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Our brand new study of what makes people unhappy at work has a number of interesting findings but none more relevant (or discouraging) than this one:

The #1 cause of unhappiness at work is bad bosses.

This is hardly news – we know this already from several other studies.

It’s partly about results

So why are bad bosses bad? Partly, there’s a sense that the boss is not there for employees work-wise, is always too busy with his own tasks to help them or simply has no insight or no interest in the work they do.

40% of respondents in our survey mentioned “A lack of help and support from my boss” as the cause of their most recent bad work day. 37% mention “Uncertainty about the workplace’s vision and strategy.”

One person wrote:

I love my actual job. It is rarely job specific tasks that make my days go bad. It is almost always frustration about having to work through hierarchy despite that fact that my boss is recognized as ineffective throughout the organization. (Just writing that made my day better!)

Another wrote:

“My boss suddenly started to instruct me on things that I’ve done for 15 years. Very annoying.”

When you lack support from the boss, it becomes unreasonably hard to do your job well and get good results. And getting great results that you can be proud of is a major source of happiness at work.

… But it’s also about relationships

35% of respondents name bad behaviour from bosses as one cause of unhappiness at work. One person wrote:

“My boss contributes to the bulk of the cause of everything else that is bad at work. We have a new director, and my job has not changed. Just bosses changed. I used to love my job. Now I hate it.”

Good workplace relationships and social support are crucial for our happiness at work and studies show that the most important workplace relationship is with the immediate manager.

When employees have a good relationship with the boss, they are much more likely to be happy at work. When they know that the boss sees them, respects them, trusts them and appreciates them personally and professionally.

On the other hand, when bosses show that they don’t care about their people, e.g. by being rude, disrespectful or simply by ignoring them, it is a clear sign of bad relationships and this makes employees miserable.

Crucially, this bad behaviour can come from both the immediate manager or from executives higher. One respondent wrote:

“I love my new boss, but the c-suite is clueless and mean.”

Another wrote:

“My VP is an HR nightmare. He constantly makes derogatory remarks about employees behind closed doors during meetings that I’m forced to attend.”

So it’s not enough to have good team managers, the whole company must have a good leadership culture and top executives who are highly visible inside the organization must be good leaders.

Dire consequences

The negative effects of bad bosses are profound. They are the #1 cause of bad work days which may seem trivial but which can really harm people at work and at home. Respondents wrote:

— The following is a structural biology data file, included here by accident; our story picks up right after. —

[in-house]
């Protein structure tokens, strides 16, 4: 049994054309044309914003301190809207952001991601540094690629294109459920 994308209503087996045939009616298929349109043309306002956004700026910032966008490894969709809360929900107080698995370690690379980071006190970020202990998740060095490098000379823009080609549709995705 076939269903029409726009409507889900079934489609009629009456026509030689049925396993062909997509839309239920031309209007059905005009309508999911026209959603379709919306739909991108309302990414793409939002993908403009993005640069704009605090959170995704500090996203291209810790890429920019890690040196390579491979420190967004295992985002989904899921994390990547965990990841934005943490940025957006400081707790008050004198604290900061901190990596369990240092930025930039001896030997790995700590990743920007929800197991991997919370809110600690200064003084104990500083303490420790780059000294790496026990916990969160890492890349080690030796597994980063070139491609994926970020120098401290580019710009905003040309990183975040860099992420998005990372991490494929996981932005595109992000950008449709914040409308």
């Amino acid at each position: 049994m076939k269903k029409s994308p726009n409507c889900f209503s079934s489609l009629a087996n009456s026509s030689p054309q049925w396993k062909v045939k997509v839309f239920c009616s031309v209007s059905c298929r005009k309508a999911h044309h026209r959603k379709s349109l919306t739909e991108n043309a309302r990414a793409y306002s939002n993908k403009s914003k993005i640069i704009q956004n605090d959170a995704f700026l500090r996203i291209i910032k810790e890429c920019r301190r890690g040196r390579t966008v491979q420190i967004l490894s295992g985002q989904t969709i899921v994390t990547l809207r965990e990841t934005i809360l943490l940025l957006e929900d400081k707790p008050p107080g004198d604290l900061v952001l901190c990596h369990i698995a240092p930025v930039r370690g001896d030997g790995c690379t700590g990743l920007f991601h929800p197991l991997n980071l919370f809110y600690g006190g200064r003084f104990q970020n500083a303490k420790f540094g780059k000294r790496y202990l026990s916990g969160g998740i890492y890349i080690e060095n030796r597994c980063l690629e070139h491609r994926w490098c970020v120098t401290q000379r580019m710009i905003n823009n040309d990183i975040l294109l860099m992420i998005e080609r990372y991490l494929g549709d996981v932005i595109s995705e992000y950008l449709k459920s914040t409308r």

“This is the first position I have ever held where I actually hate my job. I never understood people who say ‘I hate my job!’ or who constantly complain about their work lives until this last year. Now I know what those people are talking about.”

“I don’t sleep well at night when I have a bad day at work because the anticipation and anxiety of the next day are always on my mind.”

Bad bosses are bad. Thank you, Captain Obvious. So what do we do about them?

Here are our top 5 suggestions.

1: Hire and train managers for happiness

On an organizational level, we can recognize that good management skills are not an inherent trait in most people. It’s something we can look for when we select people for management positions, and something we must systematically train bosses to do well.

The best way to do that is to realise that the best leaders have excellent relationship-building skills. They are excellent at understanding and relating to many different kinds of people – bad bosses relate only to people who are like themselves.

2: Never accept jerks in management

Most importantly: Never ever promote jerks to management positions. They’re incredibly toxic.

3: Listen to employees’ problems

Additionally, managers need to listen to employees and take them seriously when they see problems in the workplace. Bad bosses can’t take criticism and don’t care about any problems their employees face.

4: Stop bad managers

And crucially, we need to stop bad managers. Every workplace has them; bosses who should not be bosses because they lack the professional or personal skills to manage well. If bad bosses cannot learn to be good bosses, they need to stop being bosses altogether.

One company even lets all employees rate their managers twice a year and the resulting scores are published for the whole company to see, creating massive pressure on bad bosses to mend their ways.

5: Learn to recognize and deal with bad bosses

On an individual level, each of us can learn to recognise bad management when we see it and realise exactly just how badly it affects us professionally and personally.  And if you find yourself working for a bad manager with no desire or skill to improve their ways, the best (or even the only) solution may be to quit and go work somewhere else. 

Our Emotional Intelligence training day on the 7 April 2016 will help you to understand how to handle conflicts at work and improve your emotional intelligence. 


Alexander is the founder and Chief Happiness Officer of Woohoo inc and one of the world’s leading experts on happiness at work. He is an author and speaker, presenting and conducting workshops on happiness at work at businesses and conferences in over 30 countries. His clients include companies like Hilton, Microsoft, LEGO, IKEA, Shell, HP and IBM.

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